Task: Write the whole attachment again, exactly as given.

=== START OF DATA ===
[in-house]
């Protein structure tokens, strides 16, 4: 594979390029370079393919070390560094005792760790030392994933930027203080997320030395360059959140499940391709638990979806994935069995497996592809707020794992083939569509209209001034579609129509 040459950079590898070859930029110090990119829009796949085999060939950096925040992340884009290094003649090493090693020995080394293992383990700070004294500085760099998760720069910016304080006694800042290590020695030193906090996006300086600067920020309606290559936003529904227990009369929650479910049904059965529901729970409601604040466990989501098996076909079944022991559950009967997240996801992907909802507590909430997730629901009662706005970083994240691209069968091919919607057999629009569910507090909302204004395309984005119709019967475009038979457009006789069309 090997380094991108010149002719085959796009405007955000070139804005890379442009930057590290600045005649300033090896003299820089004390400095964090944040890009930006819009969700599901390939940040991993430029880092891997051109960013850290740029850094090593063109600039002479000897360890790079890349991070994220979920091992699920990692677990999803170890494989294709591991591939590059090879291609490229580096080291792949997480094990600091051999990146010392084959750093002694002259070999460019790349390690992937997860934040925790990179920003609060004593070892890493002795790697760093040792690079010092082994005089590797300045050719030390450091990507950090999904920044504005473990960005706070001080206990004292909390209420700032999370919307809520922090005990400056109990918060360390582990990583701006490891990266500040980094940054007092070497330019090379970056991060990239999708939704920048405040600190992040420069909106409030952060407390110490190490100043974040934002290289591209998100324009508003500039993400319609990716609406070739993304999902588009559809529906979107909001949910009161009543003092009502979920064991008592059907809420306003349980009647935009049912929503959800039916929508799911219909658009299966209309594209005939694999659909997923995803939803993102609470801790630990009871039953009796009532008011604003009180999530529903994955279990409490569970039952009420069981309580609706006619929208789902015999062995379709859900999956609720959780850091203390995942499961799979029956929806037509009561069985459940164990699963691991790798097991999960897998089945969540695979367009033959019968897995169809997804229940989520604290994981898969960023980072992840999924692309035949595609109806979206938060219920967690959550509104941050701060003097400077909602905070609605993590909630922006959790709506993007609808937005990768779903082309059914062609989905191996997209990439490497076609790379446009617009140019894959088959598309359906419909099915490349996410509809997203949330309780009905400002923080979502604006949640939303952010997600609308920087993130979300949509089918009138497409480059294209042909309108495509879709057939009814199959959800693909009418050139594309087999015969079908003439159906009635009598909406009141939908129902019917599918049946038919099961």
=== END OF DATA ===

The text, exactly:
[in-house]
């Protein structure tokens, strides 16, 4: 594979390029370079393919070390560094005792760790030392994933930027203080997320030395360059959140499940391709638990979806994935069995497996592809707020794992083939569509209209001034579609129509 040459950079590898070859930029110090990119829009796949085999060939950096925040992340884009290094003649090493090693020995080394293992383990700070004294500085760099998760720069910016304080006694800042290590020695030193906090996006300086600067920020309606290559936003529904227990009369929650479910049904059965529901729970409601604040466990989501098996076909079944022991559950009967997240996801992907909802507590909430997730629901009662706005970083994240691209069968091919919607057999629009569910507090909302204004395309984005119709019967475009038979457009006789069309 090997380094991108010149002719085959796009405007955000070139804005890379442009930057590290600045005649300033090896003299820089004390400095964090944040890009930006819009969700599901390939940040991993430029880092891997051109960013850290740029850094090593063109600039002479000897360890790079890349991070994220979920091992699920990692677990999803170890494989294709591991591939590059090879291609490229580096080291792949997480094990600091051999990146010392084959750093002694002259070999460019790349390690992937997860934040925790990179920003609060004593070892890493002795790697760093040792690079010092082994005089590797300045050719030390450091990507950090999904920044504005473990960005706070001080206990004292909390209420700032999370919307809520922090005990400056109990918060360390582990990583701006490891990266500040980094940054007092070497330019090379970056991060990239999708939704920048405040600190992040420069909106409030952060407390110490190490100043974040934002290289591209998100324009508003500039993400319609990716609406070739993304999902588009559809529906979107909001949910009161009543003092009502979920064991008592059907809420306003349980009647935009049912929503959800039916929508799911219909658009299966209309594209005939694999659909997923995803939803993102609470801790630990009871039953009796009532008011604003009180999530529903994955279990409490569970039952009420069981309580609706006619929208789902015999062995379709859900999956609720959780850091203390995942499961799979029956929806037509009561069985459940164990699963691991790798097991999960897998089945969540695979367009033959019968897995169809997804229940989520604290994981898969960023980072992840999924692309035949595609109806979206938060219920967690959550509104941050701060003097400077909602905070609605993590909630922006959790709506993007609808937005990768779903082309059914062609989905191996997209990439490497076609790379446009617009140019894959088959598309359906419909099915490349996410509809997203949330309780009905400002923080979502604006949640939303952010997600609308920087993130979300949509089918009138497409480059294209042909309108495509879709057939009814199959959800693909009418050139594309087999015969079908003439159906009635009598909406009141939908129902019917599918049946038919099961």